sun 14/07/2024

DVD: Living Apart Together | reviews, news & interviews

DVD: Living Apart Together

DVD: Living Apart Together

Lots of easygoing charm in this treat of a Glasgow pop music film, now restored

Seventies hair, Seventies charm: BA Robertson croons winningly in 'Living Apart Together'

The spirit of Glasgow has never been better caught on screen than in two movies local director Charlie Gormley made in the Eighties. His Heavenly Pursuits from 1986, starring Tom Conti and Helen Mirren, may be better known, but Living Apart Together, from four years earlier, is a low-key delight that knows how to steal the heart.

Singer BA Robertson plays Ritchie Hannah, a Scottish singer-musician whose success has taken him far from home territory (Robertson provides the film's music, except for a closing title track by Carol Kenyon). Touring has driven a wedge between Ritchie and wife Evie (Barbara Kellerman, playing posher to Robertson's everyman), who's been back home with the kids. A friend's funeral brings Ritchie home, but the seeds of their break-up have already been sown, which leaves Alicia (Judi Trott), who's escorting him from his managers, to keep him company in the interim.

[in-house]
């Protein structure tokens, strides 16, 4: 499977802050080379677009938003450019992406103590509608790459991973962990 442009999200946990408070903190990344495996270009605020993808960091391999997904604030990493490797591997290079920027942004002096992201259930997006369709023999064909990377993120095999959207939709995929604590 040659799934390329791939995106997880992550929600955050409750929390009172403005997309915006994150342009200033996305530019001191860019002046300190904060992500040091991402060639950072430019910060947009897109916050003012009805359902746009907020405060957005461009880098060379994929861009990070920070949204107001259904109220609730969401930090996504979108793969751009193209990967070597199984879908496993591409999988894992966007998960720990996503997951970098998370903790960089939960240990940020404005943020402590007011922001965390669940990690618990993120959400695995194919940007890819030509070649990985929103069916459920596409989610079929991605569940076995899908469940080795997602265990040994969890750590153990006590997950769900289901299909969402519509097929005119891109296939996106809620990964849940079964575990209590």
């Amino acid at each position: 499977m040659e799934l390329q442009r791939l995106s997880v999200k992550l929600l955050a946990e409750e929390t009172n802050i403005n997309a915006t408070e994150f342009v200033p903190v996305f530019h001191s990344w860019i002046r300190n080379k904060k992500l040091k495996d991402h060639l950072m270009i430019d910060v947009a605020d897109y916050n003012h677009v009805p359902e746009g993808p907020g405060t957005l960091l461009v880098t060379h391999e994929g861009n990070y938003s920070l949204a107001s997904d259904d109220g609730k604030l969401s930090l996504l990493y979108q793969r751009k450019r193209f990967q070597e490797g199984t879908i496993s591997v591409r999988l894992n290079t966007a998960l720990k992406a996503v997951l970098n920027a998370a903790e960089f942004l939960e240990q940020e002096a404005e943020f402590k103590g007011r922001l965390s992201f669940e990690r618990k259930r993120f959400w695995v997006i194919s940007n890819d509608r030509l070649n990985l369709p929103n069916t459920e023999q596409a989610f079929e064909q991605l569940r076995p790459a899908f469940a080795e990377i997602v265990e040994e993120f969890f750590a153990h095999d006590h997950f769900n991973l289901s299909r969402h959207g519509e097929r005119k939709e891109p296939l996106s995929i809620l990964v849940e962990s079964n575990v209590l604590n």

"It doesn't help to be serious," Ritchie says at one point, and he could be speaking about the film itself. The emotions are real, but they're not being played full volume. Life goes on impromptu, like a night out on the town, with comedy aplenty. It's downbeat, like Malcolm Littlewood's cinematography, but knows when to shine. You feel Glasgow itself is starring as much as any of the characters. There's much stylistically akin to the features of Bill Forsyth (Gormley and Forsyth worked in tandem as documentary makers through the late 1960s and 1970s). John Gordon Sinclair has an early cameo with exactly the fresh charm he brought to Gregory's Girl; it's the screen debut of Peter Capaldi, too.

This DVD release is the result of extensive restoration, though sadly it comes without a director's commentary: Gormley, who died in 2005, could have said as much as anyone about culture, especially film, in Glasgow over the last half century or so. He had a very beguiling voice, and it's one well worth catching.

Life goes on impromptu, like a night out on the town, with comedy aplenty


Editor Rating: 
Average: 4 (1 vote)

Share this article

Add comment

Subscribe to

Thank you for continuing to read our work on For unlimited access to every article in its entirety, including our archive of more than 15,000 pieces, we're asking for £5 per month or £40 per year. We feel it's a very good deal, and hope you do too.

To take a subscription now simply click here.

And if you're looking for that extra gift for a friend or family member, why not treat them to a gift subscription?


Get a weekly digest of our critical highlights in your inbox each Thursday!

Simply enter your email address in the box below

View previous newsletters